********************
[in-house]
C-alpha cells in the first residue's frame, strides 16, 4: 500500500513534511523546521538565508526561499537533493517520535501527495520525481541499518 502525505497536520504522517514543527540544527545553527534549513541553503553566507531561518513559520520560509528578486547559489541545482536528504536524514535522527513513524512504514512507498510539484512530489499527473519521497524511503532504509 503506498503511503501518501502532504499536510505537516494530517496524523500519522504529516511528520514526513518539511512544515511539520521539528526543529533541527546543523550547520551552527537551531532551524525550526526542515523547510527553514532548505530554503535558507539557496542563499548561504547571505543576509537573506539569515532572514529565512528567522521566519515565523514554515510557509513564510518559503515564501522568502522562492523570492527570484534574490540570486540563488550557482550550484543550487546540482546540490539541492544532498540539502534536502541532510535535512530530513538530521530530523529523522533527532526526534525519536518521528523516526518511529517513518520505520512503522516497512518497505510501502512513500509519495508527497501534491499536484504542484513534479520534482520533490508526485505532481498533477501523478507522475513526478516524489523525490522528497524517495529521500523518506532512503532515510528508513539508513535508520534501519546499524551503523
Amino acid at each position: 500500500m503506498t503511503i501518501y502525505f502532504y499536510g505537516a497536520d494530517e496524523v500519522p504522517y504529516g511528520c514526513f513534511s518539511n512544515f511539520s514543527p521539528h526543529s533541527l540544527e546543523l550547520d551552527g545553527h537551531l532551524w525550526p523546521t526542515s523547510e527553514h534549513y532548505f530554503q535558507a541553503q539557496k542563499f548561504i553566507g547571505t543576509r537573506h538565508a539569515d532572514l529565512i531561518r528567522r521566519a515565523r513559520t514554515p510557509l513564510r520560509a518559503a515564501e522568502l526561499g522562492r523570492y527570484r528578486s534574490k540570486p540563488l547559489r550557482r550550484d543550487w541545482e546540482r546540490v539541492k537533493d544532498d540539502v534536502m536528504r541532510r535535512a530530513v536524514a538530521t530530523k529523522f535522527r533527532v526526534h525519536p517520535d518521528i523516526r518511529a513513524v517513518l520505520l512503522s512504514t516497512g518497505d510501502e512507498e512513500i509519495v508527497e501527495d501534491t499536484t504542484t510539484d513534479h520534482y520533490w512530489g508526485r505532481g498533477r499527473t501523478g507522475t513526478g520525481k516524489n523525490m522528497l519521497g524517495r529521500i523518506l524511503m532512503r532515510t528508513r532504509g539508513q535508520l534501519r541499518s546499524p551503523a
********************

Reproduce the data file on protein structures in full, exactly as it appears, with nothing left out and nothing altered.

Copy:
[in-house]
C-alpha cells in the first residue's frame, strides 16, 4: 500500500513534511523546521538565508526561499537533493517520535501527495520525481541499518 502525505497536520504522517514543527540544527545553527534549513541553503553566507531561518513559520520560509528578486547559489541545482536528504536524514535522527513513524512504514512507498510539484512530489499527473519521497524511503532504509 503506498503511503501518501502532504499536510505537516494530517496524523500519522504529516511528520514526513518539511512544515511539520521539528526543529533541527546543523550547520551552527537551531532551524525550526526542515523547510527553514532548505530554503535558507539557496542563499548561504547571505543576509537573506539569515532572514529565512528567522521566519515565523514554515510557509513564510518559503515564501522568502522562492523570492527570484534574490540570486540563488550557482550550484543550487546540482546540490539541492544532498540539502534536502541532510535535512530530513538530521530530523529523522533527532526526534525519536518521528523516526518511529517513518520505520512503522516497512518497505510501502512513500509519495508527497501534491499536484504542484513534479520534482520533490508526485505532481498533477501523478507522475513526478516524489523525490522528497524517495529521500523518506532512503532515510528508513539508513535508520534501519546499524551503523
Amino acid at each position: 500500500m503506498t503511503i501518501y502525505f502532504y499536510g505537516a497536520d494530517e496524523v500519522p504522517y504529516g511528520c514526513f513534511s518539511n512544515f511539520s514543527p521539528h526543529s533541527l540544527e546543523l550547520d551552527g545553527h537551531l532551524w525550526p523546521t526542515s523547510e527553514h534549513y532548505f530554503q535558507a541553503q539557496k542563499f548561504i553566507g547571505t543576509r537573506h538565508a539569515d532572514l529565512i531561518r528567522r521566519a515565523r513559520t514554515p510557509l513564510r520560509a518559503a515564501e522568502l526561499g522562492r523570492y527570484r528578486s534574490k540570486p540563488l547559489r550557482r550550484d543550487w541545482e546540482r546540490v539541492k537533493d544532498d540539502v534536502m536528504r541532510r535535512a530530513v536524514a538530521t530530523k529523522f535522527r533527532v526526534h525519536p517520535d518521528i523516526r518511529a513513524v517513518l520505520l512503522s512504514t516497512g518497505d510501502e512507498e512513500i509519495v508527497e501527495d501534491t499536484t504542484t510539484d513534479h520534482y520533490w512530489g508526485r505532481g498533477r499527473t501523478g507522475t513526478g520525481k516524489n523525490m522528497l519521497g524517495r529521500i523518506l524511503m532512503r532515510t528508513r532504509g539508513q535508520l534501519r541499518s546499524p551503523a